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Light is the most important element of any photograph and creating it in studio conditions can be challenging at first, but ultimately very rewarding. Learning to shoot with artificial light means acquiring an in depth understanding of how light works.
Learning about studio lighting should be done gradually and it should start with learning to use a single flash. I've come across beginners who would try to learn studio lighting by skipping the very basics and trying to light a scene with three or four flashes. That's like learning to drive on a Lamborghini. One flash is all you need to start with. As soon as you start using it, you'll probably notice the results aren't as good looking as you'd expect. That's probably because all bare flashes produce harsh, uneven light that will also cast rough shadows. It's not the best looking light and it's certainly a lot different from what you see in portfolios of photographers you admire.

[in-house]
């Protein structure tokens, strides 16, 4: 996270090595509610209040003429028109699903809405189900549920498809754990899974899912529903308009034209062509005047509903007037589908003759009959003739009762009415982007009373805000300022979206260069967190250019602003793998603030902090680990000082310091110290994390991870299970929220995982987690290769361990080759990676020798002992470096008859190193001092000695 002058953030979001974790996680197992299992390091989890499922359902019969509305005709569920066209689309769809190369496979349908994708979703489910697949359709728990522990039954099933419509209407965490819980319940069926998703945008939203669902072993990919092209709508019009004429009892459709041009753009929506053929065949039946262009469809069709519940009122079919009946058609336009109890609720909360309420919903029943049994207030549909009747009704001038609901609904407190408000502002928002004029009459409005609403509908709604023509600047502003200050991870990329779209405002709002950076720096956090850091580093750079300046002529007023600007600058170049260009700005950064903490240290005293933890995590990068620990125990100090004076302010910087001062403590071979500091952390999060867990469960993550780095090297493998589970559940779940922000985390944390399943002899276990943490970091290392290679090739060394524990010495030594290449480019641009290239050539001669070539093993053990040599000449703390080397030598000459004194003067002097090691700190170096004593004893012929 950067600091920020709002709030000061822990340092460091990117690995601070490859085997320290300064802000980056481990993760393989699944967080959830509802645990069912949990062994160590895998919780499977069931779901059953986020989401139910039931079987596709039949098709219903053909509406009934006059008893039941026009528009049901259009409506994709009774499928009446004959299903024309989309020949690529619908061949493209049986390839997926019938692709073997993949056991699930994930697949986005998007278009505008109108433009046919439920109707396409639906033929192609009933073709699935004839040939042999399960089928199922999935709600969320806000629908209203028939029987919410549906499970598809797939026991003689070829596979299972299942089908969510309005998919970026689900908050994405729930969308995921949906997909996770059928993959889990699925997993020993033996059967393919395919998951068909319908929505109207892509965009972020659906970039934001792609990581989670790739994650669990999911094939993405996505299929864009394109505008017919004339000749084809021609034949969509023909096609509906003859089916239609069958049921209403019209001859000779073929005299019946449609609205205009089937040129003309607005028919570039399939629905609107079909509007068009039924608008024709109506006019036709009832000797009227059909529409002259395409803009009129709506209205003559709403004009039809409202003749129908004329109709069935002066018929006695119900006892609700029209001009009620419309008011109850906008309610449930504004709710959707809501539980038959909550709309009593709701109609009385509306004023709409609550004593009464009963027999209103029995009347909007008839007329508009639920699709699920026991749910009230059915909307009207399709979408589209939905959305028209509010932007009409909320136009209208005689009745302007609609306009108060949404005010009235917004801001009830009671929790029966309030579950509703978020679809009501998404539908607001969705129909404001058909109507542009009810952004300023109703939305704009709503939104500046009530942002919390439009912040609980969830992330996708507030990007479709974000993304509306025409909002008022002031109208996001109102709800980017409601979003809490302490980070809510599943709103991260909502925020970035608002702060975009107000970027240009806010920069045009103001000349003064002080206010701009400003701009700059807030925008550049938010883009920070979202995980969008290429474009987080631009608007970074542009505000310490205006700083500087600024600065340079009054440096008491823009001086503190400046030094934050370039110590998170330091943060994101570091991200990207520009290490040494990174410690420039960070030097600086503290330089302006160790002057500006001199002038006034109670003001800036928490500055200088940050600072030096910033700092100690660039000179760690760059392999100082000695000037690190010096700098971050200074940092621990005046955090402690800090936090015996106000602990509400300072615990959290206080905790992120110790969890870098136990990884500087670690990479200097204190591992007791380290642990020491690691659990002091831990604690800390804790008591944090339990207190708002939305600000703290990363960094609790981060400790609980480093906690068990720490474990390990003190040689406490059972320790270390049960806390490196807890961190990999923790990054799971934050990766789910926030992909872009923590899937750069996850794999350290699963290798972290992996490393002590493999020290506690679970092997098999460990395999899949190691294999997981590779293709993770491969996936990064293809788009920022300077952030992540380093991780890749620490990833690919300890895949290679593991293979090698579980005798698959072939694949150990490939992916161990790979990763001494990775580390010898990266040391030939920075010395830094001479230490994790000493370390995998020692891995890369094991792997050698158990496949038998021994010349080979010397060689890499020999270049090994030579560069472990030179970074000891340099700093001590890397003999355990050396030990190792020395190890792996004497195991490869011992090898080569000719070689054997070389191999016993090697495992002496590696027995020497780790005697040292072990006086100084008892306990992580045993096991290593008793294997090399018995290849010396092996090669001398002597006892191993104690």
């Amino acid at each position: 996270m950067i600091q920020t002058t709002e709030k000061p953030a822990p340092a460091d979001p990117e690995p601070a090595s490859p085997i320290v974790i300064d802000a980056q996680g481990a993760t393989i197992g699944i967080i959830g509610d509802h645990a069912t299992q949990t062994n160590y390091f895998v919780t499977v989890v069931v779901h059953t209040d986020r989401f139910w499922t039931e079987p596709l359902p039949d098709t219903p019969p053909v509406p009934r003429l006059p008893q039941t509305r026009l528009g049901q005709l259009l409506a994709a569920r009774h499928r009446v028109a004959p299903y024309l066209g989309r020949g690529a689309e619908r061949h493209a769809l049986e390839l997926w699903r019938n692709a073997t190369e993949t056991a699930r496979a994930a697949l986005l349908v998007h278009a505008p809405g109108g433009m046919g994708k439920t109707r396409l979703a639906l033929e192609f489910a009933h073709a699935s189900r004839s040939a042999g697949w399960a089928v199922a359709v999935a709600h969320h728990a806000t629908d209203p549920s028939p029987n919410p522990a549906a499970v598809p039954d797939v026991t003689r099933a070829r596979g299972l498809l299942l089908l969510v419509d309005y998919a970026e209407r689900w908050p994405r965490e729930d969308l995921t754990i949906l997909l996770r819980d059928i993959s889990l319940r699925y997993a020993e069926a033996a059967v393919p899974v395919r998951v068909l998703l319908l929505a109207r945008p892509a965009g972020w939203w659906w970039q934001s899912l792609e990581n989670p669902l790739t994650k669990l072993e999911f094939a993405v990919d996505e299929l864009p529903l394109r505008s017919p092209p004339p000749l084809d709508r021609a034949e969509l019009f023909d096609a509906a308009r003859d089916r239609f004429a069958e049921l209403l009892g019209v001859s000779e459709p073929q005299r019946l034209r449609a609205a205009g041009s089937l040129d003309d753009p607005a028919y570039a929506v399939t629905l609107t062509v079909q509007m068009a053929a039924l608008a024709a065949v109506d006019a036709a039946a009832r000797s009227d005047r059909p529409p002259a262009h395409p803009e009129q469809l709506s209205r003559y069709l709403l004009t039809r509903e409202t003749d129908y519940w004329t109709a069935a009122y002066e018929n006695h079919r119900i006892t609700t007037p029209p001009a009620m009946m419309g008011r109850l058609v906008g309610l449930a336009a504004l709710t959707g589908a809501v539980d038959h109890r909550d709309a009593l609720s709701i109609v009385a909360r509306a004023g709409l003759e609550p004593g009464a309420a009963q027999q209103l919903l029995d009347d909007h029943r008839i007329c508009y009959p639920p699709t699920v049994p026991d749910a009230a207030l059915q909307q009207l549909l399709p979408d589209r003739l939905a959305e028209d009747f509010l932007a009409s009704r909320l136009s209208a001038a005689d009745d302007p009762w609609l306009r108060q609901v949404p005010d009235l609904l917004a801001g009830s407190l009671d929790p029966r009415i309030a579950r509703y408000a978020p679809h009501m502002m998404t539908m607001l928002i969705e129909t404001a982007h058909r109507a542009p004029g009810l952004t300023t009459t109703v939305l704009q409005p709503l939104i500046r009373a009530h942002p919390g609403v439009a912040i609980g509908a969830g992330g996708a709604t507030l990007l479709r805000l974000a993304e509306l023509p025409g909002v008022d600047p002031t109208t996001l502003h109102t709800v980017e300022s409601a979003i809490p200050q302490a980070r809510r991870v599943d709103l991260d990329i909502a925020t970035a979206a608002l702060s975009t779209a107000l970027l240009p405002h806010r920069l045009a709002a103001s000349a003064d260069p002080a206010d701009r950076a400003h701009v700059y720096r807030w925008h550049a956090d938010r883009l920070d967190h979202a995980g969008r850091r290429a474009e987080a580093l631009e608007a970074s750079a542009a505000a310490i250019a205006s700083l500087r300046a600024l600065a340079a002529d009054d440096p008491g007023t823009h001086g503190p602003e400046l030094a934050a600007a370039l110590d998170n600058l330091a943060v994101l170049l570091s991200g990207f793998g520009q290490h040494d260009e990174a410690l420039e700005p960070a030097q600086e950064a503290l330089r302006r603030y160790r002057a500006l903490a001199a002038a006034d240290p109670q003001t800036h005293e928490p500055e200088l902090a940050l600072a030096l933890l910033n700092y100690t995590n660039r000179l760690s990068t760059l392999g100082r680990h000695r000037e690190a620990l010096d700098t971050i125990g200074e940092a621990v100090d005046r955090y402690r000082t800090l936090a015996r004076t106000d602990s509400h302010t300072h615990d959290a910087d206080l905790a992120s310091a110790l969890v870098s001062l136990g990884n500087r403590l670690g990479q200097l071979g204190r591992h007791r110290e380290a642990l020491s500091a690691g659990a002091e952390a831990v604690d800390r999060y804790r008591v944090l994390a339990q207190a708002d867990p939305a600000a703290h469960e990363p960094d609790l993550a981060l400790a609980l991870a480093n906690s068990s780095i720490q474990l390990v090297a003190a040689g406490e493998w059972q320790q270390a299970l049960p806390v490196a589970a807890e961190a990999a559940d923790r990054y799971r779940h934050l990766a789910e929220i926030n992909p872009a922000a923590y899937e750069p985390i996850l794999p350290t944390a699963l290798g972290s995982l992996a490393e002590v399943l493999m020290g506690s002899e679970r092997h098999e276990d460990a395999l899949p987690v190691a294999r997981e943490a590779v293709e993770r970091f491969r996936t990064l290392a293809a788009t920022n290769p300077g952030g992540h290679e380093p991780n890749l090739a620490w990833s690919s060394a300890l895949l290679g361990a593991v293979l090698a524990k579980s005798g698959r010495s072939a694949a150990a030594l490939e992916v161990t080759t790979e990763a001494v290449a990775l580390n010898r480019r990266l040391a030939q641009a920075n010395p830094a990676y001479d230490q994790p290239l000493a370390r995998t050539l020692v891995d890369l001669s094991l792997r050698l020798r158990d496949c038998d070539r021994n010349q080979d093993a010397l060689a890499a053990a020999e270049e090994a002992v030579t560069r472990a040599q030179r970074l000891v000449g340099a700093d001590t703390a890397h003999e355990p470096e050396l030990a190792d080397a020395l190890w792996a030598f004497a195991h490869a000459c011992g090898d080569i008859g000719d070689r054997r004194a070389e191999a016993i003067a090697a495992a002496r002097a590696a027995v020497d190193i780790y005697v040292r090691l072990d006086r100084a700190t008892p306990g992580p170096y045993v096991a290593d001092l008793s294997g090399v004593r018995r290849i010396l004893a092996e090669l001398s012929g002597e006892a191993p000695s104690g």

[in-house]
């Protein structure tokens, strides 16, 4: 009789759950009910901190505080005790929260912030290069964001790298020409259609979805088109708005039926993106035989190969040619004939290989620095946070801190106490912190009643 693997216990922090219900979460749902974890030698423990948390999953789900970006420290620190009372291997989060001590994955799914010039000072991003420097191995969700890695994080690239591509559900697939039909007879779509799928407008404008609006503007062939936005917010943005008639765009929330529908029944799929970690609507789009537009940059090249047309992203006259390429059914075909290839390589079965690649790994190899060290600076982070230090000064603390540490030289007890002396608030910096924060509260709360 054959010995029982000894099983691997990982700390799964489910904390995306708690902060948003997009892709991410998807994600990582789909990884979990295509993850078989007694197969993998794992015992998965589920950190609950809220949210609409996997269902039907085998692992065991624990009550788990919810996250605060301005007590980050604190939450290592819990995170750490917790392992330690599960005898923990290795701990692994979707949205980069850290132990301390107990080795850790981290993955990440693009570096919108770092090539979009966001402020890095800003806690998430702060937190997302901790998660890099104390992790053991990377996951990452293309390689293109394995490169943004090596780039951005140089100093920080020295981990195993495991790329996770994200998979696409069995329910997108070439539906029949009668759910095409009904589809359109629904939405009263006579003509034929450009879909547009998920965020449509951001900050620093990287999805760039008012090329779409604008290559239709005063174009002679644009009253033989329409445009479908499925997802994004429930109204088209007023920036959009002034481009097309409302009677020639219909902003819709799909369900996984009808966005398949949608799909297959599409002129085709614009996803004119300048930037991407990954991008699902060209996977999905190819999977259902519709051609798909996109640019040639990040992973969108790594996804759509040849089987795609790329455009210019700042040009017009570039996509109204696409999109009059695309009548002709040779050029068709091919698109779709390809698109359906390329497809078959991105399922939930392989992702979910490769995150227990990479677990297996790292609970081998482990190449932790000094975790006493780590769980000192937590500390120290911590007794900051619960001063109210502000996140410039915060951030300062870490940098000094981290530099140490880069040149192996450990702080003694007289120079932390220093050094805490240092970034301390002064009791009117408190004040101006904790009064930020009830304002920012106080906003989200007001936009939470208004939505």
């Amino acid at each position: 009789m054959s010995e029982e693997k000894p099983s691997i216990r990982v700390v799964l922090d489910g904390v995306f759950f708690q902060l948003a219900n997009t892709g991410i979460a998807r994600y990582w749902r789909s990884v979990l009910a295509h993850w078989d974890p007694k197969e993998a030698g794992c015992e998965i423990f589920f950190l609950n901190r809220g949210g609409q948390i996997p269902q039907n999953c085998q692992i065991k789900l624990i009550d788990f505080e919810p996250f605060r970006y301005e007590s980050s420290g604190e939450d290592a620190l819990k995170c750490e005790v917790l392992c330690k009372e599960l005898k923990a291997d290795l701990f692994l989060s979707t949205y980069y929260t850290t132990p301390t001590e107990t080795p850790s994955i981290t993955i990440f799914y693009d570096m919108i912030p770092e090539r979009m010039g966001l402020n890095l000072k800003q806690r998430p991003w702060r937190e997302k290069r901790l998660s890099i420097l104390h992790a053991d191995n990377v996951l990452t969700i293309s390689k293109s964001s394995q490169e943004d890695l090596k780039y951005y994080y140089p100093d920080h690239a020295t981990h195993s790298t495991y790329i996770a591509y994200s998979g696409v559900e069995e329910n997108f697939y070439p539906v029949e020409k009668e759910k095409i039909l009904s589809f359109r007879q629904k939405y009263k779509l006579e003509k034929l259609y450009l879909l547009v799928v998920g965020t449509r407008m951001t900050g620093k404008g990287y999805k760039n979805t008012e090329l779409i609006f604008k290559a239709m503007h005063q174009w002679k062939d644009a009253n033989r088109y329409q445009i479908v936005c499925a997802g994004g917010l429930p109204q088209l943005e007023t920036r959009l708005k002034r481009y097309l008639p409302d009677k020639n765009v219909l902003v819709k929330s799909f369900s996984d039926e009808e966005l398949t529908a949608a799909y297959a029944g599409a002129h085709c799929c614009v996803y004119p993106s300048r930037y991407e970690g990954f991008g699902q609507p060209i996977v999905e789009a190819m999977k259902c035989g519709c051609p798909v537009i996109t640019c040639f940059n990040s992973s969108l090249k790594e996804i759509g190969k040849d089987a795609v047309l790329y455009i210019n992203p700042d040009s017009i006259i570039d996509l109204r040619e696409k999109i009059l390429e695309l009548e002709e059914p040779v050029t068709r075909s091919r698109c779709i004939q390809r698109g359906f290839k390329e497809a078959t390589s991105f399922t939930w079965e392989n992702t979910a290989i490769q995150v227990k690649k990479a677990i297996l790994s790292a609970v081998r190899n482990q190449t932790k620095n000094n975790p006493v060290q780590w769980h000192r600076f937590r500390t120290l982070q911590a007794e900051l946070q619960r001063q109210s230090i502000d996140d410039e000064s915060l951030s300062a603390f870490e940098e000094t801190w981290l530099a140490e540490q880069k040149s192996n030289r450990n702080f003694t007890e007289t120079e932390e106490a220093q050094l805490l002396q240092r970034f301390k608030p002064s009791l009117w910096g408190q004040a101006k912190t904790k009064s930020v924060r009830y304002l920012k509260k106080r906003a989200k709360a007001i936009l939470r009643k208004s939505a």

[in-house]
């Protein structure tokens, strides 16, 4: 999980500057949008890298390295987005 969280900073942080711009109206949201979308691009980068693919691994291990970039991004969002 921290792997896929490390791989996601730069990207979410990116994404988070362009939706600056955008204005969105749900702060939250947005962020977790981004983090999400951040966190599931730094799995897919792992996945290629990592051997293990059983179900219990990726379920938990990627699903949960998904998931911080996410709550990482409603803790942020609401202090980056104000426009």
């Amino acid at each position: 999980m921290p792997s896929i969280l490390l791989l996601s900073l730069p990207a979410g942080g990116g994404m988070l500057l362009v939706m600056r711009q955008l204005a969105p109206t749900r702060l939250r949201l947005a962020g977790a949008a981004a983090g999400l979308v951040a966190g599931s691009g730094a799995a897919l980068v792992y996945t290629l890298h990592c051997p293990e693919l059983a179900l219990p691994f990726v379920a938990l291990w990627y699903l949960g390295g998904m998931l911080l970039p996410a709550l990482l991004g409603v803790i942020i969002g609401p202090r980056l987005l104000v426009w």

This is where light modifiers come in. You see, probably the most important investment in studio gear is represented by light modifiers. They are the tools to use for shaping light and giving it the exact look you want.
Light modifiers come in a lot of different shapes and sizes and all of them affect flash light differently. They also have different uses. Some of the most common modifiers are reflective umbrellas, shoot-through umbrellas, softboxes, octoboxes and beauty dishes, but there are many more.
The size of a modifier will affect the softness of the light. Thus, a small softbox will produce a softer light than that of a bare flash, but a harder light than that produced by a large octobox.
Following this guideline, the larger the modifier is, the softer the light will be.
Shape will also affect the final result. Because it influences the catch light in the eyes and the overall distribution of light. While a 60x60cm softbox will be ideal for shooting headshots, a narrow, vertical softbox is the best choice for full body portraiture.
Beginners usually start with umbrellas though, and that's because they are very easy to mount and use. They can be used with great results, but they do have certain drawbacks, like loss of light. To see how light modifiers work in studio conditions, check out this Adorama TV video with photographer Mark Wallace.